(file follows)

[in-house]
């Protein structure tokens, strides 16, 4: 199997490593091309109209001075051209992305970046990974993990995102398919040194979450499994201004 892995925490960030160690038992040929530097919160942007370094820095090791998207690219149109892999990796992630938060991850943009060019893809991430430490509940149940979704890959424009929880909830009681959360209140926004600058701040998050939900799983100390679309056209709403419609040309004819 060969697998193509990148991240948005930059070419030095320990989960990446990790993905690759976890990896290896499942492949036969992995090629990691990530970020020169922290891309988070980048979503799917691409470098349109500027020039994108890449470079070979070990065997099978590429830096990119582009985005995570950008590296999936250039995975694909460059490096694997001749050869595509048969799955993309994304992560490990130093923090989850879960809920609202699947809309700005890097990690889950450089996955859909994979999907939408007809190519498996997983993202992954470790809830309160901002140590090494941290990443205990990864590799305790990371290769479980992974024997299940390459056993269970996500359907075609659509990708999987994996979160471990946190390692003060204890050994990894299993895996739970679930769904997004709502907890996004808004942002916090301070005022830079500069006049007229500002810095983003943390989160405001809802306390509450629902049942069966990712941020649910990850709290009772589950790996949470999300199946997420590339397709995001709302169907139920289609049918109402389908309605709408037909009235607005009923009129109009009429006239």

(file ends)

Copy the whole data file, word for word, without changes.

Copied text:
[in-house]
């Protein structure tokens, strides 16, 4: 199997490593091309109209001075051209992305970046990974993990995102398919040194979450499994201004 892995925490960030160690038992040929530097919160942007370094820095090791998207690219149109892999990796992630938060991850943009060019893809991430430490509940149940979704890959424009929880909830009681959360209140926004600058701040998050939900799983100390679309056209709403419609040309004819 060969697998193509990148991240948005930059070419030095320990989960990446990790993905690759976890990896290896499942492949036969992995090629990691990530970020020169922290891309988070980048979503799917691409470098349109500027020039994108890449470079070979070990065997099978590429830096990119582009985005995570950008590296999936250039995975694909460059490096694997001749050869595509048969799955993309994304992560490990130093923090989850879960809920609202699947809309700005890097990690889950450089996955859909994979999907939408007809190519498996997983993202992954470790809830309160901002140590090494941290990443205990990864590799305790990371290769479980992974024997299940390459056993269970996500359907075609659509990708999987994996979160471990946190390692003060204890050994990894299993895996739970679930769904997004709502907890996004808004942002916090301070005022830079500069006049007229500002810095983003943390989160405001809802306390509450629902049942069966990712941020649910990850709290009772589950790996949470999300199946997420590339397709995001709302169907139920289609049918109402389908309605709408037909009235607005009923009129109009009429006239």